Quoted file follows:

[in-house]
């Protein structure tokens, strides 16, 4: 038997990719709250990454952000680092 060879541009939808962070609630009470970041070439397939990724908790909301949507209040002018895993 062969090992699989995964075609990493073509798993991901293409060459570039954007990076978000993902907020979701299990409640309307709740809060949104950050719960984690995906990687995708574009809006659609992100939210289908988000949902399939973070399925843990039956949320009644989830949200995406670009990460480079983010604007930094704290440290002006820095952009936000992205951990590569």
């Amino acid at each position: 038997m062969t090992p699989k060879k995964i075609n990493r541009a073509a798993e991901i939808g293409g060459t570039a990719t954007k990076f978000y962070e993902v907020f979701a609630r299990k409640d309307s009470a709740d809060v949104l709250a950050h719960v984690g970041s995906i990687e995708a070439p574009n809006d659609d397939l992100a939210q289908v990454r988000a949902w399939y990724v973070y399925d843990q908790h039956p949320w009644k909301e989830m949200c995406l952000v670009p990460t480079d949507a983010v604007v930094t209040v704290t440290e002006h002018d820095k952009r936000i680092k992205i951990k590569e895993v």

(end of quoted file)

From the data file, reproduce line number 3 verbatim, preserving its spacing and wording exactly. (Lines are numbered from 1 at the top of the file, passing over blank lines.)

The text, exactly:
């Amino acid at each position: 038997m062969t090992p699989k060879k995964i075609n990493r541009a073509a798993e991901i939808g293409g060459t570039a990719t954007k990076f978000y962070e993902v907020f979701a609630r299990k409640d309307s009470a709740d809060v949104l709250a950050h719960v984690g970041s995906i990687e995708a070439p574009n809006d659609d397939l992100a939210q289908v990454r988000a949902w399939y990724v973070y399925d843990q908790h039956p949320w009644k909301e989830m949200c995406l952000v670009p990460t480079d949507a983010v604007v930094t209040v704290t440290e002006h002018d820095k952009r936000i680092k992205i951990k590569e895993v």